With a Hop, Skip and a Ro-sham-bo

Dodgeball image courtesy SUARTS, Flickr.com.

Dodgeball image courtesy SUARTS, Flickr.com.

They don’t tell you this in Lamaze class, but one of the most fun things about having kids is that you have the best of all reasons to behave like a kid again. As my son will testify to, I get just as excited as he does about dressing up for Halloween, hunting for treasures from the Easter Bunny and finding the M & M’s hidden in the popcorn while watching the latest Disney flick. And when Santa comes to town … don’t even get me started about all of the long-delayed pleasures a certain big bearded guy brings to a Jewish girl who has lusted after Christmas trees her whole life. Oy!

Given how much fun it is to yell “Yahtzee” at the top of my lungs, I guess I shouldn’t be surprised to learn that favorite childhood games like Four Square, Dodgeball and Rock Paper Scissors are being reclaimed by adults.

They actually gave away $50,000 at the first annual USA Rock Paper Scissors League Championship held in Las Vegas last month. Bud Light and A & E Network have signed on as league sponsors. I’m telling you, the duel may be all about the hands, but this sport has legs. Reportedly, Rock Paper Scissors is under consideration as an exhibition at the 2006 Winter Olympics in Turin, Italy. According to a fake press release on the official USARPS website (www.usarps.com), International Olympic Committee President Jacques Rogge is a huge Rock Paper Scissors aficionado who sees this competition as a tremendous way for countries to engage in mental battle and clearly determine which nation boasts the sharpest minds and quickest wrists. “The world will finally find out who has the mettle to medal,” Rogge says.

Sure. At least until Rock Scissors Paper gets ruined by steroids.

Hmm … I wonder if that Olympic archery competitor and actress Geena Davis will start training now that Commander and Chief has been canceled? She could always use her excessive height advantage to compete in Dodgeball, yet another childhood “sport” I hear is under Olympic consideration. Thanks in large part to the 2005 Ben Stiller movie, which played the sport for absurd comedy, the International Dodgeball Federation projects that it will have more than 300,000 sanctioned players by the end of 2007. According to the IDBF’s official website (www.dodge-ball.com) adults aged 25-35 are the sport’s largest and hottest growth segment. The Federation recently welcomed new leagues in Pakistan, Australia and Puerto Rico. Even though it’s also known as “war ball;” clearly the UN should be looking into incorporating Dodgeball as a possible peacekeeping measure.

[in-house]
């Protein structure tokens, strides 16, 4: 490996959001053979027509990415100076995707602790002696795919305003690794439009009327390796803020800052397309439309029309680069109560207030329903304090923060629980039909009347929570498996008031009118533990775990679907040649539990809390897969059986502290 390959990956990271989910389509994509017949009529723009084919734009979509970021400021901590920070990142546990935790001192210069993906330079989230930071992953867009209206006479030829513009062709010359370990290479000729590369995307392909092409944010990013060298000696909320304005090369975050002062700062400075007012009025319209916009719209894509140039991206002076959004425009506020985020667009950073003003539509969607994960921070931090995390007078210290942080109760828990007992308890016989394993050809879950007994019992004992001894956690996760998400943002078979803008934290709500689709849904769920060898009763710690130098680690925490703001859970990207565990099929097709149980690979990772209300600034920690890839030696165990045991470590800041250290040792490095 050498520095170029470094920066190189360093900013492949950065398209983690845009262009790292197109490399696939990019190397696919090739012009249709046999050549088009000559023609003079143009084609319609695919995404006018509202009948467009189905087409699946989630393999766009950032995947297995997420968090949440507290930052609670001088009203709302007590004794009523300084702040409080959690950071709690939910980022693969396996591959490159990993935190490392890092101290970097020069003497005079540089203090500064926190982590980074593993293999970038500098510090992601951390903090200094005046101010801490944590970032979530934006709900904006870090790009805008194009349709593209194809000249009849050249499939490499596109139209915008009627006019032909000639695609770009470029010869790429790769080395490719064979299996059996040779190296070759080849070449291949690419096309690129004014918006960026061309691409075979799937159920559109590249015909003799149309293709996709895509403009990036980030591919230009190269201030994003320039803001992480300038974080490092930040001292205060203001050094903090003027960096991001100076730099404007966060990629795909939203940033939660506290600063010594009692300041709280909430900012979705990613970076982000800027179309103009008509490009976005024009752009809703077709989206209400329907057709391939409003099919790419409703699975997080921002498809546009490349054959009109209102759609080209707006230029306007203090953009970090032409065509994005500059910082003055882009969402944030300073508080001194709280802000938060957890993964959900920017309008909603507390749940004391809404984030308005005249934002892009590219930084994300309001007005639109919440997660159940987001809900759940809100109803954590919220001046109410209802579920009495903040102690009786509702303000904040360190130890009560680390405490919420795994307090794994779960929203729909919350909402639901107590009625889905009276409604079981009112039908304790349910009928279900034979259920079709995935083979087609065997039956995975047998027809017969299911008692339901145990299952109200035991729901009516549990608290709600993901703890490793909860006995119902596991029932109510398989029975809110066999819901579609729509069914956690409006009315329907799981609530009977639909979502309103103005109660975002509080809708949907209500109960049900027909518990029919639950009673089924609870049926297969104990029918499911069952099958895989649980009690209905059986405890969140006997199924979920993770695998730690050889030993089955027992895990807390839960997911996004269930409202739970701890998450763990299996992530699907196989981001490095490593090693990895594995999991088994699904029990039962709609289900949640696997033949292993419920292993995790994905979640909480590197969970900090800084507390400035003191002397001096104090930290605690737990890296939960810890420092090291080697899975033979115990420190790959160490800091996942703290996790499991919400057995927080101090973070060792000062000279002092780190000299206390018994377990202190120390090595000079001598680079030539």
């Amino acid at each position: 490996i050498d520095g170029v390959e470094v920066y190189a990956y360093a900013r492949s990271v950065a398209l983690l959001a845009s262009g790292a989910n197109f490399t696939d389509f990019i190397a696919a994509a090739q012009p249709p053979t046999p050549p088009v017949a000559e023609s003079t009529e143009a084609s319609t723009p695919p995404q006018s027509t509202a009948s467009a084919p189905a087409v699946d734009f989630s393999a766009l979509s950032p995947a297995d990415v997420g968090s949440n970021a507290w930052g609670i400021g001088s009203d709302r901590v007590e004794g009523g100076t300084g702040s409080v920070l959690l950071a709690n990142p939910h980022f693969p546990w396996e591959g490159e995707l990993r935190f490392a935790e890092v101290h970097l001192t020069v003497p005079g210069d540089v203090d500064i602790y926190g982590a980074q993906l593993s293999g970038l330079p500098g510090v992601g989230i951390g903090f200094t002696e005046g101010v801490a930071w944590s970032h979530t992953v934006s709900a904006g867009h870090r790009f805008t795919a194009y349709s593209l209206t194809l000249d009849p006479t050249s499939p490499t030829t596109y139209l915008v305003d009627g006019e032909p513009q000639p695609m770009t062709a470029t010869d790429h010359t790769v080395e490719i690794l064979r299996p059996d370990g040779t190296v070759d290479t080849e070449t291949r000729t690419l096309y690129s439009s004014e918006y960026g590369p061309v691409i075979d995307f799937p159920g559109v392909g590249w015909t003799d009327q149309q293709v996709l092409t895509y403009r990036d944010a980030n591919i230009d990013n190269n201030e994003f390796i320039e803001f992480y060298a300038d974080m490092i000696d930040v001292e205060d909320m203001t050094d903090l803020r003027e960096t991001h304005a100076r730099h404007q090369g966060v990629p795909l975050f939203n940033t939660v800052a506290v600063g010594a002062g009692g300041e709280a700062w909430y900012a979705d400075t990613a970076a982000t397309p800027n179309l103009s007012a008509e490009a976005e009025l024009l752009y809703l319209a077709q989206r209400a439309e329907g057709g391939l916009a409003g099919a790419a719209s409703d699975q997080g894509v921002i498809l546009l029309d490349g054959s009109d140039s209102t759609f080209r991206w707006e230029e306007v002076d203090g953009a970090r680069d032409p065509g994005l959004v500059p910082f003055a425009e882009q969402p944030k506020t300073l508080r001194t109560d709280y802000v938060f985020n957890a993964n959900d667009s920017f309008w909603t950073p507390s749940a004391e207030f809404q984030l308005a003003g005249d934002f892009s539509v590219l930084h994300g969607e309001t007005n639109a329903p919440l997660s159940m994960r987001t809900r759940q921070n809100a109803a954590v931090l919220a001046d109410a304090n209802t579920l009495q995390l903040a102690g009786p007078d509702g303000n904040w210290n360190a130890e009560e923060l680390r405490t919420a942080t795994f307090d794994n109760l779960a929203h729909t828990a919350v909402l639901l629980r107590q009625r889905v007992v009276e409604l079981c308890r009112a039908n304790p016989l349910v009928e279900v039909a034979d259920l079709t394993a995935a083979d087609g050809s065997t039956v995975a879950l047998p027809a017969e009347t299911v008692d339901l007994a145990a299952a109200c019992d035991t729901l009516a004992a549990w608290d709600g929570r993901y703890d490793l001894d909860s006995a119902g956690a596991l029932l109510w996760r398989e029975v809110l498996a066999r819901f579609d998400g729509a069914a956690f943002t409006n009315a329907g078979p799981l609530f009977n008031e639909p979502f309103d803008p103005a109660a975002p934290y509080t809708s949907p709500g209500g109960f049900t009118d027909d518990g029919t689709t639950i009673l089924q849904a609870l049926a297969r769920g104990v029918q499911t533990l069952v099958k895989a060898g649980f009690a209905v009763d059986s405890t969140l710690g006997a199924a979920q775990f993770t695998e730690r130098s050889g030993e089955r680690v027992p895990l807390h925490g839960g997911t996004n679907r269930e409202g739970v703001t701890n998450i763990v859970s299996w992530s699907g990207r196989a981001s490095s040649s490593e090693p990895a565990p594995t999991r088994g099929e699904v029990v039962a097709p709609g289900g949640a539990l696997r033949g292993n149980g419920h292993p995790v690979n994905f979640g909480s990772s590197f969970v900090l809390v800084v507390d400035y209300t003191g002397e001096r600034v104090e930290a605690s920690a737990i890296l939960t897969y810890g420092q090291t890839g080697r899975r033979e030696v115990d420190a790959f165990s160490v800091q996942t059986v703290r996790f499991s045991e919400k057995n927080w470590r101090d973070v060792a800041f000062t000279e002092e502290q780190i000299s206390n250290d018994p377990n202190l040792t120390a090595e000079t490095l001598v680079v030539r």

Apparently my old recess favorite, Four Square, is back in vogue for adults as well. It’s one of the most popular sports in Cambridge, Massachusetts, with frequent tournaments and more than a dozen teams competing in an adults-only league. Norfolk, Virginia is a hotbed of adult Kickball, another of my childhood favorites. Stickball never made it to any of my Santa Barbara playgrounds, but apparently it’s big back east, where New Yawkers relive their youth in three different adult Stickball leagues. Kansas City has the Tag Institute, where kids of all ages indulge in variations of the game, Tag. Here in California, where we like a little showbiz with our sport, we have San Francisco’s Double Duchess Jump Rope Troupe, whose adult members do their acrobatic routines dressed in Catholic schoolgirl uniforms. My husband is not allowed to go.

“Not last night, but the night before

24 Robbers came knocking at my door…”

My toes immediately start tapping to the familiar rhymes. I’m having a flashback to fourth grade, where schoolwork seemed much easier to face after a few turns of the rope or kicks of the ball.

A little voice says, “Wanna play tag, mom?” brings me back to the present. “You bet,” I say. I may be older and slower, but I can still use my wits to dominate a six-year-old.

“You’re it,” we say simultaneously.

“One, two, three jinx. You owe me a coke.”

Anyone up for a game of Kickball? Email Leslie at email

Originally published in the Santa Barbara Daily Sound on July 21, 2006.